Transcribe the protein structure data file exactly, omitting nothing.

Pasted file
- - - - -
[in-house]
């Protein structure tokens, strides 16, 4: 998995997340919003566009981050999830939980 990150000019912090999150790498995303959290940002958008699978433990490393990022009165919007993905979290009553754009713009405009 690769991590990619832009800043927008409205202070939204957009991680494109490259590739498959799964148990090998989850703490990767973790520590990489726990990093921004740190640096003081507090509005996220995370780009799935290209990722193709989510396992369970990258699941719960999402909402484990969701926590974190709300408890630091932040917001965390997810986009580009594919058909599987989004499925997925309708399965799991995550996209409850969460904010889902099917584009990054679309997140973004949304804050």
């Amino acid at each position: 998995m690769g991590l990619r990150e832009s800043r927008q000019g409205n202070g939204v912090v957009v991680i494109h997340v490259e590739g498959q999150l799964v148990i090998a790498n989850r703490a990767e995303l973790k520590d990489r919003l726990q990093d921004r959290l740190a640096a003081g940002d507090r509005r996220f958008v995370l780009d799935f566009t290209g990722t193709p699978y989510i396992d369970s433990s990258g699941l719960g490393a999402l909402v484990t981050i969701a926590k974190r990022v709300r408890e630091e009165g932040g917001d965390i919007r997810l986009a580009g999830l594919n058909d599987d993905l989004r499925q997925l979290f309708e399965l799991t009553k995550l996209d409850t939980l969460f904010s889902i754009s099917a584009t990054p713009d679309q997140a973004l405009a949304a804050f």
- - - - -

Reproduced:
[in-house]
């Protein structure tokens, strides 16, 4: 998995997340919003566009981050999830939980 990150000019912090999150790498995303959290940002958008699978433990490393990022009165919007993905979290009553754009713009405009 690769991590990619832009800043927008409205202070939204957009991680494109490259590739498959799964148990090998989850703490990767973790520590990489726990990093921004740190640096003081507090509005996220995370780009799935290209990722193709989510396992369970990258699941719960999402909402484990969701926590974190709300408890630091932040917001965390997810986009580009594919058909599987989004499925997925309708399965799991995550996209409850969460904010889902099917584009990054679309997140973004949304804050």
């Amino acid at each position: 998995m690769g991590l990619r990150e832009s800043r927008q000019g409205n202070g939204v912090v957009v991680i494109h997340v490259e590739g498959q999150l799964v148990i090998a790498n989850r703490a990767e995303l973790k520590d990489r919003l726990q990093d921004r959290l740190a640096a003081g940002d507090r509005r996220f958008v995370l780009d799935f566009t290209g990722t193709p699978y989510i396992d369970s433990s990258g699941l719960g490393a999402l909402v484990t981050i969701a926590k974190r990022v709300r408890e630091e009165g932040g917001d965390i919007r997810l986009a580009g999830l594919n058909d599987d993905l989004r499925q997925l979290f309708e399965l799991t009553k995550l996209d409850t939980l969460f904010s889902i754009s099917a584009t990054p713009d679309q997140a973004l405009a949304a804050f």